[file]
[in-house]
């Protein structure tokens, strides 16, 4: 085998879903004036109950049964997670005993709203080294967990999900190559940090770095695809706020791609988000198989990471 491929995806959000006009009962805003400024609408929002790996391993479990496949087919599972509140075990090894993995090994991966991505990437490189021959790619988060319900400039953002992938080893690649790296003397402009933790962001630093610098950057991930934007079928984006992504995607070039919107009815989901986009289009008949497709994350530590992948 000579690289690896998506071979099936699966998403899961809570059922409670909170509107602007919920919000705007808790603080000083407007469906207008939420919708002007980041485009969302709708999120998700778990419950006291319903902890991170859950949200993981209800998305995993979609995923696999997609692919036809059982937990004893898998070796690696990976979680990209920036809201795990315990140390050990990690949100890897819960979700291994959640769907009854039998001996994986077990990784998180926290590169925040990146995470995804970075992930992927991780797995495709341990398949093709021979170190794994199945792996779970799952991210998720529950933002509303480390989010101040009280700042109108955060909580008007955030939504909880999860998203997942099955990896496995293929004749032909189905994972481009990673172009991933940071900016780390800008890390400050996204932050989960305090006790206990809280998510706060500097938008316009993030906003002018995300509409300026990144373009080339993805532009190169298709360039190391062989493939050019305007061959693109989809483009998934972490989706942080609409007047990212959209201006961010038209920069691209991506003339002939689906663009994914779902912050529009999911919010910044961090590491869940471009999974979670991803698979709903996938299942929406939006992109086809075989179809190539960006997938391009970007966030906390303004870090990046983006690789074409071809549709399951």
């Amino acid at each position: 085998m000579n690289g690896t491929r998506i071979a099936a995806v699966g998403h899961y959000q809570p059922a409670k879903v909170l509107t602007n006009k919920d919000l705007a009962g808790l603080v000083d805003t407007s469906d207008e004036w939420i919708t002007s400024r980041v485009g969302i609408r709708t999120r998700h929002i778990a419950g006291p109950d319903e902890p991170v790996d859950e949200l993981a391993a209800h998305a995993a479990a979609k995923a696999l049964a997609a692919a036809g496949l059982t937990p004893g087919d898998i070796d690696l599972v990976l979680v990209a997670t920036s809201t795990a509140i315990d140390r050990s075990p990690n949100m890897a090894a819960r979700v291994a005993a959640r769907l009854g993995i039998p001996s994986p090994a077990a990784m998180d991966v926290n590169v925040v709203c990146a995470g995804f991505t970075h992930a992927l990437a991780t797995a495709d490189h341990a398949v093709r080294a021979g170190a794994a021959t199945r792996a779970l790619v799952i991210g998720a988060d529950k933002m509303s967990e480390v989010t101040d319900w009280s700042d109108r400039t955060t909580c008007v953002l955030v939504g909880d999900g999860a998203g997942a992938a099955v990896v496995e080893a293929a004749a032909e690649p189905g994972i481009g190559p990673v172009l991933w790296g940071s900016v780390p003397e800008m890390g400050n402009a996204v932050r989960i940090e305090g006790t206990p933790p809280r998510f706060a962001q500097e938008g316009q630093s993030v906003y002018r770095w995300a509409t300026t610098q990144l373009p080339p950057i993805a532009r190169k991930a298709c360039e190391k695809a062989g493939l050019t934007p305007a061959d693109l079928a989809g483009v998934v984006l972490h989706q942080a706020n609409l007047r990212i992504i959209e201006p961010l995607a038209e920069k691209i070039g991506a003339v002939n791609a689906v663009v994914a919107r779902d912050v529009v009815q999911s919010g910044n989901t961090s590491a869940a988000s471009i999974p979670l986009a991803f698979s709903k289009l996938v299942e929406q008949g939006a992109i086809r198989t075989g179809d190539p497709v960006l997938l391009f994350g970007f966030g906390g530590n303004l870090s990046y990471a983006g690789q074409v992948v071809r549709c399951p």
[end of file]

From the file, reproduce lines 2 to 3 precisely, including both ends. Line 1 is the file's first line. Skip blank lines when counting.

């Protein structure tokens, strides 16, 4: 085998879903004036109950049964997670005993709203080294967990999900190559940090770095695809706020791609988000198989990471 491929995806959000006009009962805003400024609408929002790996391993479990496949087919599972509140075990090894993995090994991966991505990437490189021959790619988060319900400039953002992938080893690649790296003397402009933790962001630093610098950057991930934007079928984006992504995607070039919107009815989901986009289009008949497709994350530590992948 000579690289690896998506071979099936699966998403899961809570059922409670909170509107602007919920919000705007808790603080000083407007469906207008939420919708002007980041485009969302709708999120998700778990419950006291319903902890991170859950949200993981209800998305995993979609995923696999997609692919036809059982937990004893898998070796690696990976979680990209920036809201795990315990140390050990990690949100890897819960979700291994959640769907009854039998001996994986077990990784998180926290590169925040990146995470995804970075992930992927991780797995495709341990398949093709021979170190794994199945792996779970799952991210998720529950933002509303480390989010101040009280700042109108955060909580008007955030939504909880999860998203997942099955990896496995293929004749032909189905994972481009990673172009991933940071900016780390800008890390400050996204932050989960305090006790206990809280998510706060500097938008316009993030906003002018995300509409300026990144373009080339993805532009190169298709360039190391062989493939050019305007061959693109989809483009998934972490989706942080609409007047990212959209201006961010038209920069691209991506003339002939689906663009994914779902912050529009999911919010910044961090590491869940471009999974979670991803698979709903996938299942929406939006992109086809075989179809190539960006997938391009970007966030906390303004870090990046983006690789074409071809549709399951």
């Amino acid at each position: 085998m000579n690289g690896t491929r998506i071979a099936a995806v699966g998403h899961y959000q809570p059922a409670k879903v909170l509107t602007n006009k919920d919000l705007a009962g808790l603080v000083d805003t407007s469906d207008e004036w939420i919708t002007s400024r980041v485009g969302i609408r709708t999120r998700h929002i778990a419950g006291p109950d319903e902890p991170v790996d859950e949200l993981a391993a209800h998305a995993a479990a979609k995923a696999l049964a997609a692919a036809g496949l059982t937990p004893g087919d898998i070796d690696l599972v990976l979680v990209a997670t920036s809201t795990a509140i315990d140390r050990s075990p990690n949100m890897a090894a819960r979700v291994a005993a959640r769907l009854g993995i039998p001996s994986p090994a077990a990784m998180d991966v926290n590169v925040v709203c990146a995470g995804f991505t970075h992930a992927l990437a991780t797995a495709d490189h341990a398949v093709r080294a021979g170190a794994a021959t199945r792996a779970l790619v799952i991210g998720a988060d529950k933002m509303s967990e480390v989010t101040d319900w009280s700042d109108r400039t955060t909580c008007v953002l955030v939504g909880d999900g999860a998203g997942a992938a099955v990896v496995e080893a293929a004749a032909e690649p189905g994972i481009g190559p990673v172009l991933w790296g940071s900016v780390p003397e800008m890390g400050n402009a996204v932050r989960i940090e305090g006790t206990p933790p809280r998510f706060a962001q500097e938008g316009q630093s993030v906003y002018r770095w995300a509409t300026t610098q990144l373009p080339p950057i993805a532009r190169k991930a298709c360039e190391k695809a062989g493939l050019t934007p305007a061959d693109l079928a989809g483009v998934v984006l972490h989706q942080a706020n609409l007047r990212i992504i959209e201006p961010l995607a038209e920069k691209i070039g991506a003339v002939n791609a689906v663009v994914a919107r779902d912050v529009v009815q999911s919010g910044n989901t961090s590491a869940a988000s471009i999974p979670l986009a991803f698979s709903k289009l996938v299942e929406q008949g939006a992109i086809r198989t075989g179809d190539p497709v960006l997938l391009f994350g970007f966030g906390g530590n303004l870090s990046y990471a983006g690789q074409v992948v071809r549709c399951p």